It is God that Justifieth
WONDERFUL THING it is, this being justified, or made just. If we had never
broken the laws of God we should not have needed it, for we should have been
just in ourselves. He who has all his life done the things which he ought to
have done, and has never done anything which he ought not to have done, is
justified by the law. But you, dear reader, are not of that sort, I am quite
sure. You have too much honesty to pretend to be without sin, and therefore you
need to be justified.
Now, if you justify yourself, you will simply be a
self-deceiver. Therefore do not attempt it. It is never worth while.
If you ask your fellow mortals to justify you, what can they
do? You can make some of them speak well of you for small favours, and others
will backbite you for less. Their judgment is not worth much.
Our text says, "It is God that justifies," and
this is a deal more to the point. It is an astonishing fact, and one that we
ought to consider with care. Come and see.
In the first place, nobody else but God would ever have
thought of justifying those who are guilty. They have lived in open rebellion;
they have done evil with both hands; they have gone from bad to worse; they have
turned back to sin even after they have smarted for it, and have therefore for a
while been forced to leave it. They have broken the law, and trampled on the
gospel. They have refused proclamations of mercy, and have persisted in
ungodliness. How can they be forgiven and justified? Their fellowmen, despairing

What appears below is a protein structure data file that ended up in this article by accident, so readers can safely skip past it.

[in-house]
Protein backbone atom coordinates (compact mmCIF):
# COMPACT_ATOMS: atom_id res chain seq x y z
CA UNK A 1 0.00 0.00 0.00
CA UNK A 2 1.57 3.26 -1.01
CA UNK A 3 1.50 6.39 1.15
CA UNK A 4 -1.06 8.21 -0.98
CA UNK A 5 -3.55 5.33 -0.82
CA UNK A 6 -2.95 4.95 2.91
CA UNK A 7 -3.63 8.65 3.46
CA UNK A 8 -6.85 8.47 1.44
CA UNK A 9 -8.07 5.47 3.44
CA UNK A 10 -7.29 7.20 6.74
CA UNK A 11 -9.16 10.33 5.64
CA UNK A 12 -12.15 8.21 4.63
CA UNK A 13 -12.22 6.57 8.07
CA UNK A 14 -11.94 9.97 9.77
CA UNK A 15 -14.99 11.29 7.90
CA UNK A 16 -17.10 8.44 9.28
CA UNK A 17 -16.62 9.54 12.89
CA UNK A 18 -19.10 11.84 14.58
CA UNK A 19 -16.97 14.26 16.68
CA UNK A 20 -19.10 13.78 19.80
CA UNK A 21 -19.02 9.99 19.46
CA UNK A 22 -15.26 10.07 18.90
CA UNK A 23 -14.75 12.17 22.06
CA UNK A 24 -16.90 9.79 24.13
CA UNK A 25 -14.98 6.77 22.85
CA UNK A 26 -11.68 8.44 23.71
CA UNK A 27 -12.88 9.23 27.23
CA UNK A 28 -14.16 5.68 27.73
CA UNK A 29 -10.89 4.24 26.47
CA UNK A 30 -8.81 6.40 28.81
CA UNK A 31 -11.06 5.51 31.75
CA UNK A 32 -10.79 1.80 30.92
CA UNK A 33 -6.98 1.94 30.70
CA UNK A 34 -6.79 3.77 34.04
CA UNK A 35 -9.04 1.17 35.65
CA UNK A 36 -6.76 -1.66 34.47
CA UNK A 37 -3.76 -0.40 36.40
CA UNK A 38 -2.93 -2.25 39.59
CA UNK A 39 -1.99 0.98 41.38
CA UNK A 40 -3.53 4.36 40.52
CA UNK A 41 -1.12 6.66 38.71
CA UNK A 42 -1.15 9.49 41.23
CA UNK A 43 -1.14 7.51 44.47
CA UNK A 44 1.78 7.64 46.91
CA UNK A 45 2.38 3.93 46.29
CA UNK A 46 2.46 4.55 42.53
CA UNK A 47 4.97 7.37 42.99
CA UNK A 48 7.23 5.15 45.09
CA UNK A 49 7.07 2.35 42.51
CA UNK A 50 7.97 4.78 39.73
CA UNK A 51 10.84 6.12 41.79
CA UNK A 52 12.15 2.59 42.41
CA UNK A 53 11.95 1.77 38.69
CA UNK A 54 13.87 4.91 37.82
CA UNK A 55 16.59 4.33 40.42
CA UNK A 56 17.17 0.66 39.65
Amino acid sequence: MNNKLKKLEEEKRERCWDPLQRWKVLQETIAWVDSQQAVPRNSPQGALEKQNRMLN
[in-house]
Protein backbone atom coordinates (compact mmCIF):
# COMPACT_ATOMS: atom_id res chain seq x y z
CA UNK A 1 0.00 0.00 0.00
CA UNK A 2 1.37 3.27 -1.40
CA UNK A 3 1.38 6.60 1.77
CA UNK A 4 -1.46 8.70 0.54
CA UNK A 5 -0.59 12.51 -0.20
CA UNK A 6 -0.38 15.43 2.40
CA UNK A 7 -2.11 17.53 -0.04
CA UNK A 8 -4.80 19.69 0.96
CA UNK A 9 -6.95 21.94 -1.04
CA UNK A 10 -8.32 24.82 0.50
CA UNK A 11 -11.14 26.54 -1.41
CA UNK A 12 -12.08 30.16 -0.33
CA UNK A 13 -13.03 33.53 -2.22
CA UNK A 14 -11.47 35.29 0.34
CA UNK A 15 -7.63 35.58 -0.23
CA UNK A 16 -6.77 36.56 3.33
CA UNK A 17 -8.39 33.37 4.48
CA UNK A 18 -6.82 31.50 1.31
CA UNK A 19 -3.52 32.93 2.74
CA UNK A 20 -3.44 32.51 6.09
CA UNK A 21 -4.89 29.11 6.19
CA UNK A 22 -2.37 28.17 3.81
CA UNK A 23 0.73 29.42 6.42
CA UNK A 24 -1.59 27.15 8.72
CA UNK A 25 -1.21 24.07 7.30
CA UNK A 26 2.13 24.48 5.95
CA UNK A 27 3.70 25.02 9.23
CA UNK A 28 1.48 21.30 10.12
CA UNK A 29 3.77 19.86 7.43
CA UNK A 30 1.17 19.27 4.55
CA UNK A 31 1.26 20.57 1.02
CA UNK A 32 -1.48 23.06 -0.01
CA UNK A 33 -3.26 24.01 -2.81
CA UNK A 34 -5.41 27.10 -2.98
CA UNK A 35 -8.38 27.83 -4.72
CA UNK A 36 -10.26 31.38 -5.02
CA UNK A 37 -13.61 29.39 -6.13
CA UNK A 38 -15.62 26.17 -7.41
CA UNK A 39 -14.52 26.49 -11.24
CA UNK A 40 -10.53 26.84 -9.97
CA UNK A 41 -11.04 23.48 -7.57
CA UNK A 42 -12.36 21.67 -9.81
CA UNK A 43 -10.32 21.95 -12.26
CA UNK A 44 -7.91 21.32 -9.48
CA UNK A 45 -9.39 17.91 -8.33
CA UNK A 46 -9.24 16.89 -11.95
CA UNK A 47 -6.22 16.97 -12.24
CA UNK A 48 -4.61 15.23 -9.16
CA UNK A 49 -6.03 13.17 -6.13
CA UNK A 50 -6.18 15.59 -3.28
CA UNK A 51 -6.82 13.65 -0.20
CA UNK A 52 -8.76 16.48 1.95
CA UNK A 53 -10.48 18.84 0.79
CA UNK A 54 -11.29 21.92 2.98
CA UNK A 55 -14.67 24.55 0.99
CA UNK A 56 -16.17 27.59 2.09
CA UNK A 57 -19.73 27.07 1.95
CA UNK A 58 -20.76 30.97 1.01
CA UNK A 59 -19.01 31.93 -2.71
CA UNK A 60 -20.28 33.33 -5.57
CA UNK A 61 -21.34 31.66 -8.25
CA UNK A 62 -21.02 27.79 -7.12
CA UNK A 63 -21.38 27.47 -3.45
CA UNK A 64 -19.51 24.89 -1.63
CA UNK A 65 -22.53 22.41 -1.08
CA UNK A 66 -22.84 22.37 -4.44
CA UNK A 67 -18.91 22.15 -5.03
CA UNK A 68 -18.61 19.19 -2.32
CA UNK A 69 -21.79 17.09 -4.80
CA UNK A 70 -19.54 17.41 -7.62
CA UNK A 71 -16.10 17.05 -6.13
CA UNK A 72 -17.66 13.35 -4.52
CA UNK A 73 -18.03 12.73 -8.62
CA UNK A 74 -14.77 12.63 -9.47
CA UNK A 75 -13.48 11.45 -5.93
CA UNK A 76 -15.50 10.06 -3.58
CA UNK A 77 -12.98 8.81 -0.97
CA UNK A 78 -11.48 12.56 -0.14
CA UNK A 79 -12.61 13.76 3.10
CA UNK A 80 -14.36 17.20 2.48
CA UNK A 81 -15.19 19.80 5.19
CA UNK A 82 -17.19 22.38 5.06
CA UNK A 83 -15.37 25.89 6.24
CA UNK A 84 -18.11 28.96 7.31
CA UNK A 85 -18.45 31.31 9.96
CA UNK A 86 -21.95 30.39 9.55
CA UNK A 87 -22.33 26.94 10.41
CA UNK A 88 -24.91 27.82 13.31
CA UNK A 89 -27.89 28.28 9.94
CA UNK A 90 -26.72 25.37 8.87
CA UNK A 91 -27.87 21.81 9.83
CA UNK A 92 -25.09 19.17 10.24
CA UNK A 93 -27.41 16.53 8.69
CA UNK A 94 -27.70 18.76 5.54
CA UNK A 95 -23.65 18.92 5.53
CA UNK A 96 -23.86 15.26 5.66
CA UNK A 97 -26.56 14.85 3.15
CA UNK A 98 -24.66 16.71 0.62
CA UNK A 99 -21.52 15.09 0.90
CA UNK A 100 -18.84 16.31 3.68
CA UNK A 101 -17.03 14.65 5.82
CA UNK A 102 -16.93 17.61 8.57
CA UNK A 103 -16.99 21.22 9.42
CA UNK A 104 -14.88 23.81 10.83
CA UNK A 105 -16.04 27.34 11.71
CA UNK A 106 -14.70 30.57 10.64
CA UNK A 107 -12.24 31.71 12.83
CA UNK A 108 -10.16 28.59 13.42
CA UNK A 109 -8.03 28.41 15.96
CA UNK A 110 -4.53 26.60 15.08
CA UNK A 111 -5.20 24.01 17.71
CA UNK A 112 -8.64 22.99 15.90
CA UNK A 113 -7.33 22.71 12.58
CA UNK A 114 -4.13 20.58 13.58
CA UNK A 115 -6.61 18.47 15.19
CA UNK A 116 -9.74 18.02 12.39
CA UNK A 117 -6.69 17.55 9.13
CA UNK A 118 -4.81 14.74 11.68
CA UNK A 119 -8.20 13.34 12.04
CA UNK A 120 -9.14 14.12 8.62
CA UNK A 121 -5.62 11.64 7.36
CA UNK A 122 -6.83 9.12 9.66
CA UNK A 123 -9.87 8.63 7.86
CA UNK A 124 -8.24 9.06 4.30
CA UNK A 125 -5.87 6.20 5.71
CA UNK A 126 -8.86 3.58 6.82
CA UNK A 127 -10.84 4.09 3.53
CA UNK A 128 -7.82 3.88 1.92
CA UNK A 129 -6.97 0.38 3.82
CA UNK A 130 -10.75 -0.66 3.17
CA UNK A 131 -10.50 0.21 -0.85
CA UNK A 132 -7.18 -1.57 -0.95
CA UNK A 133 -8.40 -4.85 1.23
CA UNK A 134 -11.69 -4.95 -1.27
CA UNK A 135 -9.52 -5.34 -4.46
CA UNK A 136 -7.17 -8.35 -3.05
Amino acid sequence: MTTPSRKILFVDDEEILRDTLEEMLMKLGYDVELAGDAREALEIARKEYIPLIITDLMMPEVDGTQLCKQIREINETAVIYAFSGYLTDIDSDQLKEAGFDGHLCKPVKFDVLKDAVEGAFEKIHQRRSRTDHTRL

of them, say, "They are hopeless cases." Even Christians look upon
them with sorrow rather than with hope. But not so their God. He, in the splendour
of his electing grace having chosen some of them before the foundation of the
world, will not rest till He has justified them, and made them to be accepted in
the Beloved. Is it not written, "Whom he did predestinate, them he also
called: and whom he called them he also justified: and whom he justified, them
he also glorified"? Thus you see there are some whom the Lord resolves to
justify: why should not you and I be of the number?
None but God would ever have thought of justifying me. I am
a wonder to myself. I doubt not that grace is equally seen in others. Look at
Saul of Tarsus, who foamed at the mouth, against God's servants. Like a hungry
wolf, he worried the lambs and the sheep right and left; and yet God struck him
down on the road to Damascus, and changed his heart, and so fully justified him
that ere long, this man became the greatest preacher of justification by faith
that ever lived. He must often have marvelled that he was justified by faith in
Christ Jesus; for he was once a determined stickler for salvation by the works
of the law. None but God would have ever thought of justifying such a man as
Saul the persecutor; but the Lord God is glorious in grace.
But, even if anybody had thought of justifying the ungodly,
none but God could have done it. It is quite impossible for any person to
forgive offences which have not been committed against himself. A person has
greatly injured you; you can forgive him, and I hope you will; but no third
person can forgive him apart from you. If the wrong is done to you, the pardon
must come from you. If we have sinned against God, it is in God's power to
forgive; for the sin is against Himself. That is why David says, in the
fifty-first Psalm: "Against thee, thee only, have I sinned, and done this
evil in thy sight"; for then God, against whom the offence is committed,
can put the offence away. That which we owe to God, our great Creator can remit,
if so it pleases Him; and if He remits it, it is remitted. None but the great